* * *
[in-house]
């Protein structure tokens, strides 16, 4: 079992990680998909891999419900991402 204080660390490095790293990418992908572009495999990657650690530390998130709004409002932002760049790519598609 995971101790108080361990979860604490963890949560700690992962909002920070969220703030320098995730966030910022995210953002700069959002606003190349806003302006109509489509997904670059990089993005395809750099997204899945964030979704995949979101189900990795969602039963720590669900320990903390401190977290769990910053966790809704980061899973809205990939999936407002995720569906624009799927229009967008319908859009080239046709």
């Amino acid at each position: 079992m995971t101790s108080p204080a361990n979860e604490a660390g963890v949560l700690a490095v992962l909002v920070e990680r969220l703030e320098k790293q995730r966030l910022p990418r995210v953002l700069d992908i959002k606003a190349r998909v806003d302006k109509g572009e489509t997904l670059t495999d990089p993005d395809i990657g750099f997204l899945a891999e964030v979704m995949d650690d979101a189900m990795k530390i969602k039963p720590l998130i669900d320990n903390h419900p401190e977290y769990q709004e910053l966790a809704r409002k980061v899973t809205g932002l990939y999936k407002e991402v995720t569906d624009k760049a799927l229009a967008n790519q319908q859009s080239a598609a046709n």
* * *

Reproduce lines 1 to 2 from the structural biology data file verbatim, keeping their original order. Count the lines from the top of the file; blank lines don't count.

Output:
[in-house]
């Protein structure tokens, strides 16, 4: 079992990680998909891999419900991402 204080660390490095790293990418992908572009495999990657650690530390998130709004409002932002760049790519598609 995971101790108080361990979860604490963890949560700690992962909002920070969220703030320098995730966030910022995210953002700069959002606003190349806003302006109509489509997904670059990089993005395809750099997204899945964030979704995949979101189900990795969602039963720590669900320990903390401190977290769990910053966790809704980061899973809205990939999936407002995720569906624009799927229009967008319908859009080239046709």